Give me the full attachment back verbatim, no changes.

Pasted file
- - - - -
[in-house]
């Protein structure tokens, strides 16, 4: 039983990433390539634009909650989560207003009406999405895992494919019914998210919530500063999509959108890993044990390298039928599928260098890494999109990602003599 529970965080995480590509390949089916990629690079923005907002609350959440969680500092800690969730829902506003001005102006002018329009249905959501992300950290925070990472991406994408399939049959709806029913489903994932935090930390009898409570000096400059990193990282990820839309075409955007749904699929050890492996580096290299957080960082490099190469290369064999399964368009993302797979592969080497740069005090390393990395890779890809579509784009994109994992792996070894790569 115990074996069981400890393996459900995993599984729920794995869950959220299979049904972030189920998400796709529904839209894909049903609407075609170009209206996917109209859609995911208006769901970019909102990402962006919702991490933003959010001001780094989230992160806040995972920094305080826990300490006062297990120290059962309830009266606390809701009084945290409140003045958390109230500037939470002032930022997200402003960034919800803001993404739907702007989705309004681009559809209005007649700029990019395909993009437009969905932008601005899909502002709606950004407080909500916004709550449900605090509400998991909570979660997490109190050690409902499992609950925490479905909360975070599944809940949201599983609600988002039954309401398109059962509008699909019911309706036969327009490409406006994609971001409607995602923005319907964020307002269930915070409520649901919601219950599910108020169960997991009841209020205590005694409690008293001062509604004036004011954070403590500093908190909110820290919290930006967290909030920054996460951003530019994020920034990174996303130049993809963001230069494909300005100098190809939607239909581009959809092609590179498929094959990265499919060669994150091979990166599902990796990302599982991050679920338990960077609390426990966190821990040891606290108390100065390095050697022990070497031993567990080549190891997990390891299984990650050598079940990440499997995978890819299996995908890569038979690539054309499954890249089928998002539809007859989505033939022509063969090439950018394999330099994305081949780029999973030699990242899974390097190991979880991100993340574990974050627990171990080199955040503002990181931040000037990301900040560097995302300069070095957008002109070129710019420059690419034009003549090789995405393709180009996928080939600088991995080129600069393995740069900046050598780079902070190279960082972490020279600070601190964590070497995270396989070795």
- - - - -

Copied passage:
[in-house]
């Protein structure tokens, strides 16, 4: 039983990433390539634009909650989560207003009406999405895992494919019914998210919530500063999509959108890993044990390298039928599928260098890494999109990602003599 529970965080995480590509390949089916990629690079923005907002609350959440969680500092800690969730829902506003001005102006002018329009249905959501992300950290925070990472991406994408399939049959709806029913489903994932935090930390009898409570000096400059990193990282990820839309075409955007749904699929050890492996580096290299957080960082490099190469290369064999399964368009993302797979592969080497740069005090390393990395890779890809579509784009994109994992792996070894790569 115990074996069981400890393996459900995993599984729920794995869950959220299979049904972030189920998400796709529904839209894909049903609407075609170009209206996917109209859609995911208006769901970019909102990402962006919702991490933003959010001001780094989230992160806040995972920094305080826990300490006062297990120290059962309830009266606390809701009084945290409140003045958390109230500037939470002032930022997200402003960034919800803001993404739907702007989705309004681009559809209005007649700029990019395909993009437009969905932008601005899909502002709606950004407080909500916004709550449900605090509400998991909570979660997490109190050690409902499992609950925490479905909360975070599944809940949201599983609600988002039954309401398109059962509008699909019911309706036969327009490409406006994609971001409607995602923005319907964020307002269930915070409520649901919601219950599910108020169960997991009841209020205590005694409690008293001062509604004036004011954070403590500093908190909110820290919290930006967290909030920054996460951003530019994020920034990174996303130049993809963001230069494909300005100098190809939607239909581009959809092609590179498929094959990265499919060669994150091979990166599902990796990302599982991050679920338990960077609390426990966190821990040891606290108390100065390095050697022990070497031993567990080549190891997990390891299984990650050598079940990440499997995978890819299996995908890569038979690539054309499954890249089928998002539809007859989505033939022509063969090439950018394999330099994305081949780029999973030699990242899974390097190991979880991100993340574990974050627990171990080199955040503002990181931040000037990301900040560097995302300069070095957008002109070129710019420059690419034009003549090789995405393709180009996928080939600088991995080129600069393995740069900046050598780079902070190279960082972490020279600070601190964590070497995270396989070795």